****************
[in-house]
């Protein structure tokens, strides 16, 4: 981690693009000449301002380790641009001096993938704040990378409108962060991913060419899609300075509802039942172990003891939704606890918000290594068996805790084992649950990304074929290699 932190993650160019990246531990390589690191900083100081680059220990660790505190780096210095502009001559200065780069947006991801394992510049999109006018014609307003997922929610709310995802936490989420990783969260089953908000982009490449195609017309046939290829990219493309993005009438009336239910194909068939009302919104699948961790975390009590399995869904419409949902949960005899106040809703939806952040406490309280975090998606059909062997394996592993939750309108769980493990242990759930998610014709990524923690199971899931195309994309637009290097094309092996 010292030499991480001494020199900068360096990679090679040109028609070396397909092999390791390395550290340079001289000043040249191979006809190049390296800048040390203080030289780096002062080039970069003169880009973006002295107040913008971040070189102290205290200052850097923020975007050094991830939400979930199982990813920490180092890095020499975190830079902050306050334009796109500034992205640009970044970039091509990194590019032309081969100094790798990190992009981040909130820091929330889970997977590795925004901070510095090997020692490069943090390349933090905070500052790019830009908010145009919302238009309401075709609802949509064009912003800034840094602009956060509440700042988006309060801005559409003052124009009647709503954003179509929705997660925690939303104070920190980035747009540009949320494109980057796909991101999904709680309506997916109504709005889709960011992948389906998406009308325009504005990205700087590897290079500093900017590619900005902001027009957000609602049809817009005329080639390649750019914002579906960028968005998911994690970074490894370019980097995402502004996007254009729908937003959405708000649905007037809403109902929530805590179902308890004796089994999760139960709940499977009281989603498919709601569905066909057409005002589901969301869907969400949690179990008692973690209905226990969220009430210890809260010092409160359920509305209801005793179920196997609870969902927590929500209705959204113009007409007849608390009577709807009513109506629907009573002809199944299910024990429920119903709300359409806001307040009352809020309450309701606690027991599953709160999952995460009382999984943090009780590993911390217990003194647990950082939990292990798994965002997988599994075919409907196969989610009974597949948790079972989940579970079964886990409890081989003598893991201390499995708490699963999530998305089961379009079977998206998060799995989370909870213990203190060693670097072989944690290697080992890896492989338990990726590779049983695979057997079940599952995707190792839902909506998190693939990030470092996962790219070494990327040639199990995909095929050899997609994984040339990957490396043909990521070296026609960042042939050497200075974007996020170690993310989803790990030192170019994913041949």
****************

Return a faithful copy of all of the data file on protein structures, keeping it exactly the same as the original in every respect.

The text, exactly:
[in-house]
């Protein structure tokens, strides 16, 4: 981690693009000449301002380790641009001096993938704040990378409108962060991913060419899609300075509802039942172990003891939704606890918000290594068996805790084992649950990304074929290699 932190993650160019990246531990390589690191900083100081680059220990660790505190780096210095502009001559200065780069947006991801394992510049999109006018014609307003997922929610709310995802936490989420990783969260089953908000982009490449195609017309046939290829990219493309993005009438009336239910194909068939009302919104699948961790975390009590399995869904419409949902949960005899106040809703939806952040406490309280975090998606059909062997394996592993939750309108769980493990242990759930998610014709990524923690199971899931195309994309637009290097094309092996 010292030499991480001494020199900068360096990679090679040109028609070396397909092999390791390395550290340079001289000043040249191979006809190049390296800048040390203080030289780096002062080039970069003169880009973006002295107040913008971040070189102290205290200052850097923020975007050094991830939400979930199982990813920490180092890095020499975190830079902050306050334009796109500034992205640009970044970039091509990194590019032309081969100094790798990190992009981040909130820091929330889970997977590795925004901070510095090997020692490069943090390349933090905070500052790019830009908010145009919302238009309401075709609802949509064009912003800034840094602009956060509440700042988006309060801005559409003052124009009647709503954003179509929705997660925690939303104070920190980035747009540009949320494109980057796909991101999904709680309506997916109504709005889709960011992948389906998406009308325009504005990205700087590897290079500093900017590619900005902001027009957000609602049809817009005329080639390649750019914002579906960028968005998911994690970074490894370019980097995402502004996007254009729908937003959405708000649905007037809403109902929530805590179902308890004796089994999760139960709940499977009281989603498919709601569905066909057409005002589901969301869907969400949690179990008692973690209905226990969220009430210890809260010092409160359920509305209801005793179920196997609870969902927590929500209705959204113009007409007849608390009577709807009513109506629907009573002809199944299910024990429920119903709300359409806001307040009352809020309450309701606690027991599953709160999952995460009382999984943090009780590993911390217990003194647990950082939990292990798994965002997988599994075919409907196969989610009974597949948790079972989940579970079964886990409890081989003598893991201390499995708490699963999530998305089961379009079977998206998060799995989370909870213990203190060693670097072989944690290697080992890896492989338990990726590779049983695979057997079940599952995707190792839902909506998190693939990030470092996962790219070494990327040639199990995909095929050899997609994984040339990957490396043909990521070296026609960042042939050497200075974007996020170690993310989803790990030192170019994913041949």